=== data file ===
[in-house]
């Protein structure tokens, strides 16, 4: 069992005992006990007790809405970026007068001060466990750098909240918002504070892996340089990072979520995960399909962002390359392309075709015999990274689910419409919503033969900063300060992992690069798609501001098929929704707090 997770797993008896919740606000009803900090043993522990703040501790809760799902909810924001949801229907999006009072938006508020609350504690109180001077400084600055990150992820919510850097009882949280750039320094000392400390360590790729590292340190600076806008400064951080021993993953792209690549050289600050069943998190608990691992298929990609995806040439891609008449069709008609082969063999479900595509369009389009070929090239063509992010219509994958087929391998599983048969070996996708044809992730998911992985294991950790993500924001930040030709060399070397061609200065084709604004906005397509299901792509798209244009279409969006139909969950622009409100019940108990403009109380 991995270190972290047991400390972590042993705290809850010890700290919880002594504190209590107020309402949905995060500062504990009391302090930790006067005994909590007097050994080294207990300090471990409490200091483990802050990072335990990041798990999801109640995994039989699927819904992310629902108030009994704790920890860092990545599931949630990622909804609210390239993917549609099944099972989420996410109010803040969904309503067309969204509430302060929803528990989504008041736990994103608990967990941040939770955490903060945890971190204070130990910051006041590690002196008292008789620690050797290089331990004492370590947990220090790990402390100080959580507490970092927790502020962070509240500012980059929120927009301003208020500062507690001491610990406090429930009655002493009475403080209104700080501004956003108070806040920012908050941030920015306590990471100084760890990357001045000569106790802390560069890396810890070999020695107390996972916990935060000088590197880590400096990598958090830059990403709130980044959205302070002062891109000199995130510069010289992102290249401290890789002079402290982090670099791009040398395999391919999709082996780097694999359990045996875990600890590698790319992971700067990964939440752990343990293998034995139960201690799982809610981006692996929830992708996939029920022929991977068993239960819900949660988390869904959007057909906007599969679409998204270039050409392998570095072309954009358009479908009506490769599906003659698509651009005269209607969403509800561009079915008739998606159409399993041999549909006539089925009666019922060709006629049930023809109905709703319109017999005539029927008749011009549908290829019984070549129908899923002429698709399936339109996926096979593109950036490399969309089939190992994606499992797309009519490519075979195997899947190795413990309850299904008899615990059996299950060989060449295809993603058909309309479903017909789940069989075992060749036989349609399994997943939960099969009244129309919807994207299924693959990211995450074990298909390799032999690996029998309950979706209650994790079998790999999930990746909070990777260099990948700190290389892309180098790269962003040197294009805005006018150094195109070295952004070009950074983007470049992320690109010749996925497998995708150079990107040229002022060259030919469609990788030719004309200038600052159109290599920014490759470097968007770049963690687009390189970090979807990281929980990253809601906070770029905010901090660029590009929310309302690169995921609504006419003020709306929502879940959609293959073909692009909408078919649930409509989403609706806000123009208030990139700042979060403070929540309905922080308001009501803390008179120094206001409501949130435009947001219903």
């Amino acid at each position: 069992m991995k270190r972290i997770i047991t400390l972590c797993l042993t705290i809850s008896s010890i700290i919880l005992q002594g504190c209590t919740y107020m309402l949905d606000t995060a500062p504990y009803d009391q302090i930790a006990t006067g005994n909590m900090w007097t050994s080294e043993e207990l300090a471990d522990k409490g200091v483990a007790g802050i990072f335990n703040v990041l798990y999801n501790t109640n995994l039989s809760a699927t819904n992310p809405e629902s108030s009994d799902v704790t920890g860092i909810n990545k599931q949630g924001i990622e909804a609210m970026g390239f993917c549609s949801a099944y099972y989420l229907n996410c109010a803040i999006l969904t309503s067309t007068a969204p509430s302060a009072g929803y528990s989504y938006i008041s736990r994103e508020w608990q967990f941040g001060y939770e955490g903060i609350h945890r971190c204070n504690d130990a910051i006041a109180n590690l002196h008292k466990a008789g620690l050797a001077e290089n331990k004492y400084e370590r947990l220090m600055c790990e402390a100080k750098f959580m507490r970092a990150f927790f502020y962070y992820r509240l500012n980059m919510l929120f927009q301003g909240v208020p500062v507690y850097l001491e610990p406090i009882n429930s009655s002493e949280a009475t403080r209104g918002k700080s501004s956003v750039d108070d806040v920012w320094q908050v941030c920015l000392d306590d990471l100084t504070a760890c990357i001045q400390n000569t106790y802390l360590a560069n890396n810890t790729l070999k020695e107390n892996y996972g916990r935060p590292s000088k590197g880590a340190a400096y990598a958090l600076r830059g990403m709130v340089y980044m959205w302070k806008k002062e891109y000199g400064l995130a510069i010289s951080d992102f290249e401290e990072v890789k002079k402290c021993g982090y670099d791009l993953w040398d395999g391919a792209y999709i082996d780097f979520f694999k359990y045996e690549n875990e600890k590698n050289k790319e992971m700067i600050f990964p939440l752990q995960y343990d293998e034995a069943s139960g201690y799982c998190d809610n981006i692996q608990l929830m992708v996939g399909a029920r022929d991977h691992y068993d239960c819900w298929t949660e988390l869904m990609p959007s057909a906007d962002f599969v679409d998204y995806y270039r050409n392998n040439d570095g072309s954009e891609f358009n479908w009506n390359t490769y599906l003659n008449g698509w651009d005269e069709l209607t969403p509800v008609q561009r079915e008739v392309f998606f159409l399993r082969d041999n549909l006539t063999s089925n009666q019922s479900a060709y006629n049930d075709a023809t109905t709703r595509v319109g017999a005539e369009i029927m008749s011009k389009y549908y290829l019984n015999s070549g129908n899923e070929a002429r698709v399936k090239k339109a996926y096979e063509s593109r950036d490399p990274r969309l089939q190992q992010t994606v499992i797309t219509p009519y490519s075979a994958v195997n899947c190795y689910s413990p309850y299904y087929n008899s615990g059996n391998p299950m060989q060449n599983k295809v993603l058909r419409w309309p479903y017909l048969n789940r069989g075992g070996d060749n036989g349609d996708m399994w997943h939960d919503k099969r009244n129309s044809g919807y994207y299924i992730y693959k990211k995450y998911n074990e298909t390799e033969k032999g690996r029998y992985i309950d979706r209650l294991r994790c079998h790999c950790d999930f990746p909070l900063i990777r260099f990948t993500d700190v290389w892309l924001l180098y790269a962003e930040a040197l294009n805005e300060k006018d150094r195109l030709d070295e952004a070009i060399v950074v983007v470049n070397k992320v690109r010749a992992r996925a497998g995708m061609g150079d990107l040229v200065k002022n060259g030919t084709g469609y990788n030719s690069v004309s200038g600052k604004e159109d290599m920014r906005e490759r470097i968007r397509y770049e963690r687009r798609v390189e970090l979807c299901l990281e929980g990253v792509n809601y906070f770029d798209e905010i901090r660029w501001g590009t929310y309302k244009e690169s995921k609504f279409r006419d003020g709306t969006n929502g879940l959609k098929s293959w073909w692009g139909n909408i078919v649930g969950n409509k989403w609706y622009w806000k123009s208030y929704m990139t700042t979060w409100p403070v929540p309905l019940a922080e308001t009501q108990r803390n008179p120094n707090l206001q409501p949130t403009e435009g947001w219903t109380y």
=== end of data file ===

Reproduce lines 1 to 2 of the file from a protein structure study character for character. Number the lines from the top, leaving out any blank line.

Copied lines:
[in-house]
């Protein structure tokens, strides 16, 4: 069992005992006990007790809405970026007068001060466990750098909240918002504070892996340089990072979520995960399909962002390359392309075709015999990274689910419409919503033969900063300060992992690069798609501001098929929704707090 997770797993008896919740606000009803900090043993522990703040501790809760799902909810924001949801229907999006009072938006508020609350504690109180001077400084600055990150992820919510850097009882949280750039320094000392400390360590790729590292340190600076806008400064951080021993993953792209690549050289600050069943998190608990691992298929990609995806040439891609008449069709008609082969063999479900595509369009389009070929090239063509992010219509994958087929391998599983048969070996996708044809992730998911992985294991950790993500924001930040030709060399070397061609200065084709604004906005397509299901792509798209244009279409969006139909969950622009409100019940108990403009109380 991995270190972290047991400390972590042993705290809850010890700290919880002594504190209590107020309402949905995060500062504990009391302090930790006067005994909590007097050994080294207990300090471990409490200091483990802050990072335990990041798990999801109640995994039989699927819904992310629902108030009994704790920890860092990545599931949630990622909804609210390239993917549609099944099972989420996410109010803040969904309503067309969204509430302060929803528990989504008041736990994103608990967990941040939770955490903060945890971190204070130990910051006041590690002196008292008789620690050797290089331990004492370590947990220090790990402390100080959580507490970092927790502020962070509240500012980059929120927009301003208020500062507690001491610990406090429930009655002493009475403080209104700080501004956003108070806040920012908050941030920015306590990471100084760890990357001045000569106790802390560069890396810890070999020695107390996972916990935060000088590197880590400096990598958090830059990403709130980044959205302070002062891109000199995130510069010289992102290249401290890789002079402290982090670099791009040398395999391919999709082996780097694999359990045996875990600890590698790319992971700067990964939440752990343990293998034995139960201690799982809610981006692996929830992708996939029920022929991977068993239960819900949660988390869904959007057909906007599969679409998204270039050409392998570095072309954009358009479908009506490769599906003659698509651009005269209607969403509800561009079915008739998606159409399993041999549909006539089925009666019922060709006629049930023809109905709703319109017999005539029927008749011009549908290829019984070549129908899923002429698709399936339109996926096979593109950036490399969309089939190992994606499992797309009519490519075979195997899947190795413990309850299904008899615990059996299950060989060449295809993603058909309309479903017909789940069989075992060749036989349609399994997943939960099969009244129309919807994207299924693959990211995450074990298909390799032999690996029998309950979706209650994790079998790999999930990746909070990777260099990948700190290389892309180098790269962003040197294009805005006018150094195109070295952004070009950074983007470049992320690109010749996925497998995708150079990107040229002022060259030919469609990788030719004309200038600052159109290599920014490759470097968007770049963690687009390189970090979807990281929980990253809601906070770029905010901090660029590009929310309302690169995921609504006419003020709306929502879940959609293959073909692009909408078919649930409509989403609706806000123009208030990139700042979060403070929540309905922080308001009501803390008179120094206001409501949130435009947001219903």